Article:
Little did anyone know in the Miles Davis Sextet, that the pieces they would record on March 2, and April 22, 1959 would impact jazz forever. According to Jimmy Cobb, it was just another session. Miles brought in simplistic sketches, based on scales rather than traditional chord changes for the soloists to improvise, he had felt restrained by the limitations of soloing over chord changes. “So What”, the lead off tune for the groundbreaking LP Kind of Blue (a reference to the bluesy quality found in the music, although only one tune is a blues) demonstrated the modal concept at such a high level. Miles had precedents for the modal direction in previously recorded tunes such as “Max is Making Wax”, Dave Brubeck’s “In Your Own Sweet Way”, and “Milestones” (recorded in 1958) the latter, most explicit of the direction taken on this album. Arranger and composer Gil Evans, came up with the famous, brooding intro section played by pianist Bill Evans in duet with bassist Paul Chambers. The intro utilized perfect fourths followed by a major third; and Miles is a beautiful example of economy, at times using whole tones which add to the subtle “climbing” effect of his lines in his solo. John Coltrane is firmly investigating his harmonic interests in his solo, while Adderley is almost conversational in inflection. The tune would influence Trane to use the same progression of D dorian and Eb dorian for “Impressions” (which he could be heard calling as “So What” in 1961 at the Village Vanguard), and the inspiration for Pee Wee Ellis’ memorable two note vamp for James Brown’s “Cold Sweat”. The legacy of “So What” and “Kind of Blue” is so massive, that it has been interpreted in the chiptunes genre of electronic music! It remains the best selling jazz recording of all time, firmly enmeshed in pop culture, and a favorite of non jazz lovers. “So What” was never played quite the same again, the intro was dropped, and the live renditions favored blistering tempos, Coltrane takes a searing turn on a version recorded live during Miles’ Stockholm, Sweden visit in 1960, going further outside than the version on Kind of Blue. A very intriguing version appears on Miles in Tokyo (Columbia, 1964) with Sam Rivers taking the tune quite outside, with the Herbie Hancock/Ron Carter/Tony Williams rhythm section following his every move.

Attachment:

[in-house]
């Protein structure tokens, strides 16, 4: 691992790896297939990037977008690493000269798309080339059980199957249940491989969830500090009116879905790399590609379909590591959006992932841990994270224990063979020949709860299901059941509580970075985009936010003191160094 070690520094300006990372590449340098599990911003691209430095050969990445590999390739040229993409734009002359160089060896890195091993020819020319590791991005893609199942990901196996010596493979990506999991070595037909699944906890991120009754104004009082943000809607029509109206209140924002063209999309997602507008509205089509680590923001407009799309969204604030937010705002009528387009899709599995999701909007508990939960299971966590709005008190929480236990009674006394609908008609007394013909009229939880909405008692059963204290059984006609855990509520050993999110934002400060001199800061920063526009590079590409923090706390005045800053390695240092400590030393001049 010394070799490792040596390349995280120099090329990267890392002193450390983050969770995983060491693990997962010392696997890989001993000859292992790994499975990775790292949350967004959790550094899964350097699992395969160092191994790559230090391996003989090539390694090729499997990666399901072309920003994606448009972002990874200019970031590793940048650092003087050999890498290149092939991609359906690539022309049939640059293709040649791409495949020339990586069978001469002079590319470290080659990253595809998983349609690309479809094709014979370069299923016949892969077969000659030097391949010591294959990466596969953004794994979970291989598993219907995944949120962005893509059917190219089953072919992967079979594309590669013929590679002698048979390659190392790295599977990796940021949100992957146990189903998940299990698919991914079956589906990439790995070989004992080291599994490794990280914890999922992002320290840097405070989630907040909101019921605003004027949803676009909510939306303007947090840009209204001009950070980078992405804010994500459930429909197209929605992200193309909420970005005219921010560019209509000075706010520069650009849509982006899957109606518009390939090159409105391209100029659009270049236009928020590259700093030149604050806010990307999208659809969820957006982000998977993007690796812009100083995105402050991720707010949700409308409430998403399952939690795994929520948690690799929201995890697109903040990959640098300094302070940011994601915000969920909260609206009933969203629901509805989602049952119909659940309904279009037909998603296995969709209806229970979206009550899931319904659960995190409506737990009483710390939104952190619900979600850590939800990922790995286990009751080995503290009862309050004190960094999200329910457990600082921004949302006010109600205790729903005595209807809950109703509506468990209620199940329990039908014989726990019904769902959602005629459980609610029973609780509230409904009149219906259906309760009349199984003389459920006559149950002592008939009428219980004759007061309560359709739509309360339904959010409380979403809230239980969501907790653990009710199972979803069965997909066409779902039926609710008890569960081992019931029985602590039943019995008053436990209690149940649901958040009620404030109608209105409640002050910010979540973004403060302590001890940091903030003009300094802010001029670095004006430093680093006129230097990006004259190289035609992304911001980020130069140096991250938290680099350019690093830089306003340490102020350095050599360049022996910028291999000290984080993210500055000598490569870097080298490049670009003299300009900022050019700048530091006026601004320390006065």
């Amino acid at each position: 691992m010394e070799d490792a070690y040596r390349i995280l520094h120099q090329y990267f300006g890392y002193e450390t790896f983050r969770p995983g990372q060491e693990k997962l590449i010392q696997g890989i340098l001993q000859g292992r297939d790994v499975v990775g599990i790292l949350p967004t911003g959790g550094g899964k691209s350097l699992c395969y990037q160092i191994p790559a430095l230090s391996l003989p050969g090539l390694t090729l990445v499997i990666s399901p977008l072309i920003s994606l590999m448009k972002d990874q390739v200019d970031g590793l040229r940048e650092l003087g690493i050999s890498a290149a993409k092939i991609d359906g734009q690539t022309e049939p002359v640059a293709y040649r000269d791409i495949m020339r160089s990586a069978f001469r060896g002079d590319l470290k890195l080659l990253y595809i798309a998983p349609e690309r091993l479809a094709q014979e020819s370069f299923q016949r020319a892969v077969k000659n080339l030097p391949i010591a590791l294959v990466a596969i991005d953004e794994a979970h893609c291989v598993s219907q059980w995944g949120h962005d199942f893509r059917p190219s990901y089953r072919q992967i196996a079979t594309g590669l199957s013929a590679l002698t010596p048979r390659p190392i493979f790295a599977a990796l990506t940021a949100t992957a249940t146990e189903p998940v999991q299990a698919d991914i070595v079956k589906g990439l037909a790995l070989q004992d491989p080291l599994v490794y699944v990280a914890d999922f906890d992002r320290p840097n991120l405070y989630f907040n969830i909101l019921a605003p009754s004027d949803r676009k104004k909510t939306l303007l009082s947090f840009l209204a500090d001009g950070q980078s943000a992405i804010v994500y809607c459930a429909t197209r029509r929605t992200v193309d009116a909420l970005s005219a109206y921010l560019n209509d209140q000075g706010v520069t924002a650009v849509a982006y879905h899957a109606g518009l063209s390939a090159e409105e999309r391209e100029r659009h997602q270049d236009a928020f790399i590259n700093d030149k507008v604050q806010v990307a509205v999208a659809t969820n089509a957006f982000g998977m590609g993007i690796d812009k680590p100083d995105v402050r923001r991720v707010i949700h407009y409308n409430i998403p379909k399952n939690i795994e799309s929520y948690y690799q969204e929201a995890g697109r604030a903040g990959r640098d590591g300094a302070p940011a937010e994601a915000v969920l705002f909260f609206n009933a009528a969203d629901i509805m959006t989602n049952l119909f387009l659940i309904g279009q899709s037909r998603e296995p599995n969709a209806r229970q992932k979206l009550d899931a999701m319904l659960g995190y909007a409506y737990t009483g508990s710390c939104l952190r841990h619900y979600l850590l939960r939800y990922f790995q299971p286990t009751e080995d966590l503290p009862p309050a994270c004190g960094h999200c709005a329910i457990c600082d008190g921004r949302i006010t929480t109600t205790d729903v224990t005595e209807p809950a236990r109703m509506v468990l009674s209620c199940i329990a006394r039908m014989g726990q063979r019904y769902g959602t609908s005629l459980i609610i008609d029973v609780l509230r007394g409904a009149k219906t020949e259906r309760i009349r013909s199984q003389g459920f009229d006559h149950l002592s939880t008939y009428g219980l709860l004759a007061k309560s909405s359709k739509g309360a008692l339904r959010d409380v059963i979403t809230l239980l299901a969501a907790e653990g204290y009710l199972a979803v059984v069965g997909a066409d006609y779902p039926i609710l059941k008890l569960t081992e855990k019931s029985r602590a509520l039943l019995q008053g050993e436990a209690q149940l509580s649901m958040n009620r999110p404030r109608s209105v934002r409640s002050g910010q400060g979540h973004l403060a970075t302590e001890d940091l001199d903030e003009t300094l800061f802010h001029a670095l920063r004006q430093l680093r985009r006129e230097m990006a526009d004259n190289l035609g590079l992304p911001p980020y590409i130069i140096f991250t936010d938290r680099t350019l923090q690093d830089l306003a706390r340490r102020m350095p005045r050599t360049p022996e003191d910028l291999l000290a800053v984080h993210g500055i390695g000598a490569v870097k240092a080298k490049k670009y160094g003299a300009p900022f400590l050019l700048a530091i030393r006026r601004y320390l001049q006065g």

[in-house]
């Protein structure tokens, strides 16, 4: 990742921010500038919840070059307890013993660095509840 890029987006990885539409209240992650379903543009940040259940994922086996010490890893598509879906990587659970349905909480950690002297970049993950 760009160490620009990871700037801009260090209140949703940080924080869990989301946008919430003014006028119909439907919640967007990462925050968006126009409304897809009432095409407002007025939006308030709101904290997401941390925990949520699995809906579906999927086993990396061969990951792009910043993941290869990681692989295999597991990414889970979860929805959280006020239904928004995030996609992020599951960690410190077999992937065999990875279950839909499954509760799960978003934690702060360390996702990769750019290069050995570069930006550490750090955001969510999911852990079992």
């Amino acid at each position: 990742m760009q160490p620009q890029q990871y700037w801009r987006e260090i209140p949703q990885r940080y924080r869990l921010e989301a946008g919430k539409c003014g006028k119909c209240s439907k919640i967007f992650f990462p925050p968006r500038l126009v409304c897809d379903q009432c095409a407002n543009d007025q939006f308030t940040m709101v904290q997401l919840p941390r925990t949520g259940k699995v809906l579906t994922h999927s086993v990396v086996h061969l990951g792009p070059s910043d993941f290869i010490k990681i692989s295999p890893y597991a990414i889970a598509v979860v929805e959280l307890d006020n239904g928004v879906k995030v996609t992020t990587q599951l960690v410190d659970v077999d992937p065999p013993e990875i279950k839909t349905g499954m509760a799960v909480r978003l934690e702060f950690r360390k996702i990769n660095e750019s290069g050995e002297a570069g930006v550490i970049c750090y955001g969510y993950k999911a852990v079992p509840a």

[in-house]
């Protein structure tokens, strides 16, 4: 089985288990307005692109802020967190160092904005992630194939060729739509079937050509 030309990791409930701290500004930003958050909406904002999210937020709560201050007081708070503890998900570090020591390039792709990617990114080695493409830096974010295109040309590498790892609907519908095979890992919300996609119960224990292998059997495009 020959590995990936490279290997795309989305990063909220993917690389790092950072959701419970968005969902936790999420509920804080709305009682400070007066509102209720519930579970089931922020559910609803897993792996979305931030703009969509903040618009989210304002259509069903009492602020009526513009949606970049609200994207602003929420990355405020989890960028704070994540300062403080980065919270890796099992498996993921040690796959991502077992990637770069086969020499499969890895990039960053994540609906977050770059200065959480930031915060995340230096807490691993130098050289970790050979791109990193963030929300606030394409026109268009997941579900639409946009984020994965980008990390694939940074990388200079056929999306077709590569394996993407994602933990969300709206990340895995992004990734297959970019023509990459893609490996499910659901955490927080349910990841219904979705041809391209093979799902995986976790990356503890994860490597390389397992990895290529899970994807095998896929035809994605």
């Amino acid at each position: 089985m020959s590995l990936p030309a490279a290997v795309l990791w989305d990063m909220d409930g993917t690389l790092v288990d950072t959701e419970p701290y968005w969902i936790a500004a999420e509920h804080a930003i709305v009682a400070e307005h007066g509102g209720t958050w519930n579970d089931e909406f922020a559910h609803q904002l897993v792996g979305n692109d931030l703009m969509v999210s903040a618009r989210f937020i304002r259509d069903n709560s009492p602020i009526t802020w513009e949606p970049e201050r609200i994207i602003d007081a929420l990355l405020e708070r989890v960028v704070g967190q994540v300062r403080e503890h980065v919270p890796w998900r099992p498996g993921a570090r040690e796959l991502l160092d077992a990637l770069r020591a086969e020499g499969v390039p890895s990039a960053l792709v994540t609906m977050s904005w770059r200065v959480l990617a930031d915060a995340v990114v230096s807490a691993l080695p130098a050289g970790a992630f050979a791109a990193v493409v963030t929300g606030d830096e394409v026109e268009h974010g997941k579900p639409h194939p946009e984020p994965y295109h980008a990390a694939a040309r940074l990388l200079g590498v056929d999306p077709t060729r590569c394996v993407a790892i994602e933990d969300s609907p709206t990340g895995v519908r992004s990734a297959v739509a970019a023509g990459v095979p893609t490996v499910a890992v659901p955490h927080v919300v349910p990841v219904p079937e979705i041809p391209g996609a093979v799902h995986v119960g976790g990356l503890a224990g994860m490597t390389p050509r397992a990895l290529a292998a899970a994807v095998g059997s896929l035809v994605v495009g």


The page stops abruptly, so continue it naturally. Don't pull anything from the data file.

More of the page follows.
John Coltrane: Giant Steps (Atlantic, 1959) John Coltrane: tenor saxophone, Tommy Flanagan: piano, Paul Chambers: bass, Arthur Taylor: drums. Recorded May 5, 1959 at Atlantic Recording Studios, New York, NY. Recording engineer: Tom Dowd.

Coltrane’s harmonic challenge. The master take issued on the album of the same name was take 5. The piece is so difficult with it’s progressions moving so quickly that Coltrane had two groups try it out, resulting in a number of fascinating complete and breakdown alternate takes. Cedar Walton, the pianist involved on earlier takes of the piece does not solo. Pianist Tommy Flanagan received a lead sheet at the session but was surprised at it’s swift tempo, and struggles in his brief solo, while Arthur Taylor, sounds a bit uncomfortable comping behind Trane in the manner in which he did on so many of the saxophonist’s sessions for Prestige between 1956 and December 26, 1958. Lewis Porter observes in his notes to The Heavyweight Champion: The Complete Atlantic Recordings (Rhino, 1995) Coltrane’s solo is comprised of several four note patterns, which Binghamton University jazz ensemble director and jazz improvisation professor Michael J. Carbone further illuminates: “That’s called a 1-2-3-5 pattern over a II-V or III-VI-II-V chord change. The player plays the 1st, 2nd, 3rd, and 5th note of each of the chords ( each chord usually sounding over two beats) which gives the melodic line the sound described” Trane uses many other patterns, but it is this 1-2-3-5 pattern that is very clear throughout. Essential listening, the previous takes are also worthwhile listening for fans and musicians.